Hyde Parkers have easy access to newest national park
By AARON GETTINGER
INDIANA DUNES NATIONAL PARK — The newest national park in the country is a leisurely 75-minute trip for Hyde Parkers aboard the South Shore Line.
Indiana Dunes National Park is a 25-miole ribbon of green space with hikes that range from leisurely to challenging, picturesque beaches and abundant cultural activities.
The Dunes became a national park on Feb. 15, after years of lobbying from the Hoosier State’s congressional delegation. Like Redwoods in California, the property is split between state and federal units — ranger Bill Smith said the National Park Service (NPS) meant the dunes to be the first national park created after the NPS was established in 1915, but World War I took the wind out of that effort’s sails.
The state park was established in 1925, and a national lakeshore was created in 1966. The dunes themselves formed as a result of eons of glaciers’ pushes and pulls across a shifting shoreline. Winds picked up and deposited sand into hills. Oak tree forests and savanna blanket the older two dune ranges while the third shifts year-to-year, and drops, dramatically, to beaches and the water.
Indiana Dunes is the fifth smallest national park, even after adding the state park’s acreage to the federal property. Still, the combined park is over 16 times the size of Hyde Park, stretching 25 miles from end to end. The dunes aren’t mountains, but they’re steep enough to cause a smile at summit. And in an area as profoundly starved for wilderness as Chicagoland, they are a treasure.
But, as the ongoing and accelerating biospheric breakdown makes abundantly clear, no natural treasures anywhere are sacred. The national lakeshore was only established because of the Port of Indiana and Burns Harbor, construction of which destroyed several dunes, including Hoosier Slide, the tallest at 200 feet.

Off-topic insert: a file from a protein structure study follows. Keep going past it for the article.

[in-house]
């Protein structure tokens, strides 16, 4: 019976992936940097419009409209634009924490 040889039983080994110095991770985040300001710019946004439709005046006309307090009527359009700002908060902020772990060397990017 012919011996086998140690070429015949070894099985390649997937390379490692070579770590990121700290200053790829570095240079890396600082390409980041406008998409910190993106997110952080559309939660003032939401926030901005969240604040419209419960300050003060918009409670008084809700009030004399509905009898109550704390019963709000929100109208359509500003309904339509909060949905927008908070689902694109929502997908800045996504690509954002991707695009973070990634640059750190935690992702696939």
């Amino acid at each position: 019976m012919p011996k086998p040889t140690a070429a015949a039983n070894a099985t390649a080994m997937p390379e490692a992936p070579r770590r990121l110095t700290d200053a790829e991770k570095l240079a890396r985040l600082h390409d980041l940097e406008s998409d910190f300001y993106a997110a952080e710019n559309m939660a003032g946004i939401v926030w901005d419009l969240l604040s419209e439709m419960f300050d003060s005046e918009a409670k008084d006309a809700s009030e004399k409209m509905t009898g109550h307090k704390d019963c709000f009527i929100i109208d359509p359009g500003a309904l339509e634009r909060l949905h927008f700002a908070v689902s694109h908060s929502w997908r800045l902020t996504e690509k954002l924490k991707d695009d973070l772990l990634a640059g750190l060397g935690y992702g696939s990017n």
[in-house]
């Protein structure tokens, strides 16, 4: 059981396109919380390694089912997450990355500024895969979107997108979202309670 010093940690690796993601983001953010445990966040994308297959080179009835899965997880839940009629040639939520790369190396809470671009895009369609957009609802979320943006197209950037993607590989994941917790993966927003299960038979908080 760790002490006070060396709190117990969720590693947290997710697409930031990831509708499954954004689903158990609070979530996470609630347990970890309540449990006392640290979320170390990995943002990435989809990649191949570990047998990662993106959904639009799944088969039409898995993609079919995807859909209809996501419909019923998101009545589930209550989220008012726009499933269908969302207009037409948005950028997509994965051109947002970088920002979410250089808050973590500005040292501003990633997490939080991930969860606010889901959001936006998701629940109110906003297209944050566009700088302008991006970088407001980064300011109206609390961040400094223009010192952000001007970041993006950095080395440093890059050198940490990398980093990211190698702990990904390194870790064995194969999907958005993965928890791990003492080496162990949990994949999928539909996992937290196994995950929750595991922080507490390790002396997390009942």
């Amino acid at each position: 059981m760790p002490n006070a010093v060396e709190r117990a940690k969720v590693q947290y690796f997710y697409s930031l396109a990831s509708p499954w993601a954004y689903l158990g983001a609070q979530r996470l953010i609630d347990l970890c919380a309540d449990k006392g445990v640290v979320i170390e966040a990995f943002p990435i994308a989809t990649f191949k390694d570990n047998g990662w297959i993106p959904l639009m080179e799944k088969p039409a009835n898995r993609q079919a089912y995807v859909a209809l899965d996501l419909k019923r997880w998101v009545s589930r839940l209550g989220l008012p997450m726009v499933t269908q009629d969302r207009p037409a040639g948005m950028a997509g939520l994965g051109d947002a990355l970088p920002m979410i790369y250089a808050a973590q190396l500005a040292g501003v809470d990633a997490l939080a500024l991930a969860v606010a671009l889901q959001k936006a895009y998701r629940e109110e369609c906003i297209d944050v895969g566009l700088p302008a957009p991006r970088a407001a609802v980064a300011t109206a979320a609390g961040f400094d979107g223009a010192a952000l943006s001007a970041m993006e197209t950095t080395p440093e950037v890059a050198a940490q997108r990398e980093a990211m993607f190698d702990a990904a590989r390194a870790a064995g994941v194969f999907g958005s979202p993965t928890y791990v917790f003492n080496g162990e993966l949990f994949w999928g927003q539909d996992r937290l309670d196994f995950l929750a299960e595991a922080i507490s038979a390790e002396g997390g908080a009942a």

The infernal steel mills cannot be ignored. They loom sinisterly over the beach at the end of the Cowles Bog Trail, named for University of Chicago botanist Henry Cowles, 4.7 miles across ponds, marshes, swamps and savanna before up-and-down over sand dunes that cave beneath your feet like a stairmaster from hell.
But then you crest, descend and survey the miniature Modernist skyline across the waves. You may have seen white-tailed deer raccoons, turkey vultures, great blue herons, endangered Karner blue butterflies — and mosquitos — en route. The beach is typically all but deserted and deliciously quiet. Bring a book and the Hyde Park Herald.
Ranger Smith hopes the national park designation will bring in more visitors and federal funding; in the meantime, it will allow the NPS to charge for parking in more areas. Vehicle admission for non-Hoosiers to the state park is $12. Freeway tolls and gas mileage add up. The one-way South Shore Line fare from 57th Street to Dune Park is $8, and seniors over 65 and children under 13 receive a fare reduction.
The parks, however, are not the most pedestrian-friendly properties around, which is both pleasantly expected — one doesn’t presume to walk from one end of Yosemite to the other — and a little irritating, as the walk from Dune Park station to the dunes’ visitors’ center takes 25 minutes. Many South Shore Line trains have bicycle racks, and vehicle-less park visitors could stand to make use of them. The route from Dune Park station to the Cowles Bog trailhead, for instance, is an 11-minute bike ride or a 43-minute walk.